I’m not one of those lucky people who just sat down and wrote a book without any training. I dithered and procrastinated and raged and feared failure and came up with all manner of lovely dream-blocking strategies including serving up self-hate for not ‘just getting on with it’ in great dollopy portions way before I ever put pen to paper. My favourite way of upping the ante on true self-loathing was to go into our local library and read the first pages of books by people I was at university with. Long defensive conversations about why I hadn’t actually written a novel with people I’d told I was going to became another outlet for my creativity.
written a novel
Image courtesy of imagerymajestic
It seems astonishing to me now. If I’d used all that negative energy to sit my backside on a chair and snap up the laptop, I’d probably be about five novels further on. I still have moments when I sit there like a constipated cow, imagining all my peers with their fingers fairly flying over the keyboard, tapping out three thousand words a day while I look at a white screen and wonder if I’ll have a remotely entertaining thought again. Ever.
Like most things in my life, I’ve had to learn and then graft to make progress. Luckily, I discovered the online writing programme at the UCLA (University of California). It took me a good six months to enrol in case I was paying for proof that I was lacking the talent to do the thing I wanted most in the world. Happily, this turned out not to be the case. Aside from the lovely people I ‘met’ in my virtual classroom, the most fascinating thing I discovered was that whenever I added in something based on a true event, no one believed me. Of all the hundreds of events squeezed out of the fictional fantasy box in my aching brain, the minute I wrote about something real, it was as though everyone from Texas to California did a collective sniff and went, ‘Nah. That just wouldn’t happen.’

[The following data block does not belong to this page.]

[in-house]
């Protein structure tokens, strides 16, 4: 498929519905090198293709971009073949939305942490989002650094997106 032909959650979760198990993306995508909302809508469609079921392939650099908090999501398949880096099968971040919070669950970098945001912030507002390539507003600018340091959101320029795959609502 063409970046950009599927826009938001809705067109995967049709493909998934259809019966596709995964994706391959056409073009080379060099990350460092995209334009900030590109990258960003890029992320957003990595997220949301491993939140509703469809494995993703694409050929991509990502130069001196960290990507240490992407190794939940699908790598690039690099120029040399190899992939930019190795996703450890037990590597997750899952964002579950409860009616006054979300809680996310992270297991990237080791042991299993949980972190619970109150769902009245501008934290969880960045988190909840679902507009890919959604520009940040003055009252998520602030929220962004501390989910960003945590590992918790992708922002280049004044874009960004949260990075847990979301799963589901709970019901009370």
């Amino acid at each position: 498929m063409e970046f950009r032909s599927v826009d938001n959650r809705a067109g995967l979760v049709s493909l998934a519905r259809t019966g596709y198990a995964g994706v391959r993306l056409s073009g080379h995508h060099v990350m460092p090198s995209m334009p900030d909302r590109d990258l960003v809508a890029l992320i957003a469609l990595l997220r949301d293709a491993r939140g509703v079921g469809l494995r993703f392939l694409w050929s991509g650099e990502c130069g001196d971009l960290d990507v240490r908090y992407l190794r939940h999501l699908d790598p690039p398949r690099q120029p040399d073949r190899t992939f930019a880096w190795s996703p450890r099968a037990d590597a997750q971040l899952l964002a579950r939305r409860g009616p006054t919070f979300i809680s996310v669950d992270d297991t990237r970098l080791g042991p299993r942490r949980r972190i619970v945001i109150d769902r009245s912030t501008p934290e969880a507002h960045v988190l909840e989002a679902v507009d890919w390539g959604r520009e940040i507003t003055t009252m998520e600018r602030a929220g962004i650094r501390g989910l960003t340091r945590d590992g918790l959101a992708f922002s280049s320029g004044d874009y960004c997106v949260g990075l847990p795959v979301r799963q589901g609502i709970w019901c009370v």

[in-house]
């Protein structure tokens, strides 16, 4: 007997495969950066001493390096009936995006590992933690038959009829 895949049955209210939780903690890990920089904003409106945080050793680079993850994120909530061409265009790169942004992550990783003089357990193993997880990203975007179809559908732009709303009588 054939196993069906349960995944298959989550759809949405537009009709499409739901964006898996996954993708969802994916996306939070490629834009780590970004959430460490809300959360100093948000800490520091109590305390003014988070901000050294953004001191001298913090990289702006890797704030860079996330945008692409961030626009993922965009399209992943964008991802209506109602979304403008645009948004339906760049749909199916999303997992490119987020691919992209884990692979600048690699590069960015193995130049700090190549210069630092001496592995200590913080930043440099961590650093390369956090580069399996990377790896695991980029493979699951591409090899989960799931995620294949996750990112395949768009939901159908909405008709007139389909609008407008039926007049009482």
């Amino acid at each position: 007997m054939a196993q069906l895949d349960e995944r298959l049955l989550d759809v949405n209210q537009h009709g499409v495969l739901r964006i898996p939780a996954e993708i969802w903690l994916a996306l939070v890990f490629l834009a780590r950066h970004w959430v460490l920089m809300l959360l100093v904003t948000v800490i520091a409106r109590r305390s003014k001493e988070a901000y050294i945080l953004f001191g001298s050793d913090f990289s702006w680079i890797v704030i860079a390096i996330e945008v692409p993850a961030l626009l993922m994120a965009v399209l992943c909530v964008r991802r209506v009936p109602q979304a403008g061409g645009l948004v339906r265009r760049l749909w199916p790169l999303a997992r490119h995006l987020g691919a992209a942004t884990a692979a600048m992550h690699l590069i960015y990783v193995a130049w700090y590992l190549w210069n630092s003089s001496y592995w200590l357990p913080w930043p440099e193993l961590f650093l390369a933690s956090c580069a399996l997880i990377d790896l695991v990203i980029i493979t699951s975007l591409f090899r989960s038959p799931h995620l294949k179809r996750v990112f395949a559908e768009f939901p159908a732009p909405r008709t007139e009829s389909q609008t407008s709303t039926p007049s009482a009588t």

So these things are not going to appear in my books:
Last day in Sydney after six weeks writing and researching a guidebook. Ambling along Manly to Spit walk admiring the view. Man jumps out on me stark naked except for T-shirt over his head. (Frankly, the manhood was nothing to boast about, so I could see an argument for deploying the T-shirt elsewhere). Instead of running away, I shout and bellow until he is convinced I am more deranged than he is and runs for his life.
Win first prize at York Writing Festival for my novel’s opening line ‘I was wearing the wrong bra for sitting in a police cell’, then ditch fabulous line in final version of the book.
Live in Tuscany in isolated farmhouse in a field of sunflowers. Get back late one night to find house ransacked. Call local gamekeeper who bursts in with his pistol, slamming open doors and swinging into rooms, James Bond-style.
Take bus to the jungle in Thailand. Follow small boy on a moped. He beckons to me to cross the river. I look for bridge, boat, sigh, then lift my rucksack onto my head.
Children sit down without arguing and get on with homework. Son gaily accepts that as he is only thirteen, 15 certificate games and films are not for him. Daughter accepts that as son is two years older, it is perfectly reasonable for him to go to bed much later.
I’ll leave it to you to sort the fact from fiction…